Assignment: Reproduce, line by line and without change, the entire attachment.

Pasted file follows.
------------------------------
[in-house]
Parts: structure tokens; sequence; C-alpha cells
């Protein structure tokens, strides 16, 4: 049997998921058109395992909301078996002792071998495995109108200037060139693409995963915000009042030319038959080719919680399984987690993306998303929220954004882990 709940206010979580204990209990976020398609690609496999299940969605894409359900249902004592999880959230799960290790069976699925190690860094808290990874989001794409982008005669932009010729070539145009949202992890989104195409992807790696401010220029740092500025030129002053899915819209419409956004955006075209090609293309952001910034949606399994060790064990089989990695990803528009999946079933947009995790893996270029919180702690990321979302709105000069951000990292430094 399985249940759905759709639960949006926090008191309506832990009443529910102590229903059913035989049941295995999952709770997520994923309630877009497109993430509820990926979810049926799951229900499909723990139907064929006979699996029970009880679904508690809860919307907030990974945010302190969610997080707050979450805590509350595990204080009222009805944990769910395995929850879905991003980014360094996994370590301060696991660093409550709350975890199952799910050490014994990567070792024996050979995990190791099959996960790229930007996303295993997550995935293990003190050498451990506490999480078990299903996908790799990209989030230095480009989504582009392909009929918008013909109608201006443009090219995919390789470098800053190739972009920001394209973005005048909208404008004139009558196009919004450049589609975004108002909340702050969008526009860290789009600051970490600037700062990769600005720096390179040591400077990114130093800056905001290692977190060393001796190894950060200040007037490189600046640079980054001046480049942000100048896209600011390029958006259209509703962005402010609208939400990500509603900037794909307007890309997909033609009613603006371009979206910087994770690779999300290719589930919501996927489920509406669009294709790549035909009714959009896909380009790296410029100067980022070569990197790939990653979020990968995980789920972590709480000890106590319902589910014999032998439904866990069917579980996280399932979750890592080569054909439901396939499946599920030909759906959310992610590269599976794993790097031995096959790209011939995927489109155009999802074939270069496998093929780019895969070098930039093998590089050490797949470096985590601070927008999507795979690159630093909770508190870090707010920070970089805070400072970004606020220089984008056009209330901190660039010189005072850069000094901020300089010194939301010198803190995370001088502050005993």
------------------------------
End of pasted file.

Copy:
[in-house]
Parts: structure tokens; sequence; C-alpha cells
């Protein structure tokens, strides 16, 4: 049997998921058109395992909301078996002792071998495995109108200037060139693409995963915000009042030319038959080719919680399984987690993306998303929220954004882990 709940206010979580204990209990976020398609690609496999299940969605894409359900249902004592999880959230799960290790069976699925190690860094808290990874989001794409982008005669932009010729070539145009949202992890989104195409992807790696401010220029740092500025030129002053899915819209419409956004955006075209090609293309952001910034949606399994060790064990089989990695990803528009999946079933947009995790893996270029919180702690990321979302709105000069951000990292430094 399985249940759905759709639960949006926090008191309506832990009443529910102590229903059913035989049941295995999952709770997520994923309630877009497109993430509820990926979810049926799951229900499909723990139907064929006979699996029970009880679904508690809860919307907030990974945010302190969610997080707050979450805590509350595990204080009222009805944990769910395995929850879905991003980014360094996994370590301060696991660093409550709350975890199952799910050490014994990567070792024996050979995990190791099959996960790229930007996303295993997550995935293990003190050498451990506490999480078990299903996908790799990209989030230095480009989504582009392909009929918008013909109608201006443009090219995919390789470098800053190739972009920001394209973005005048909208404008004139009558196009919004450049589609975004108002909340702050969008526009860290789009600051970490600037700062990769600005720096390179040591400077990114130093800056905001290692977190060393001796190894950060200040007037490189600046640079980054001046480049942000100048896209600011390029958006259209509703962005402010609208939400990500509603900037794909307007890309997909033609009613603006371009979206910087994770690779999300290719589930919501996927489920509406669009294709790549035909009714959009896909380009790296410029100067980022070569990197790939990653979020990968995980789920972590709480000890106590319902589910014999032998439904866990069917579980996280399932979750890592080569054909439901396939499946599920030909759906959310992610590269599976794993790097031995096959790209011939995927489109155009999802074939270069496998093929780019895969070098930039093998590089050490797949470096985590601070927008999507795979690159630093909770508190870090707010920070970089805070400072970004606020220089984008056009209330901190660039010189005072850069000094901020300089010194939301010198803190995370001088502050005993």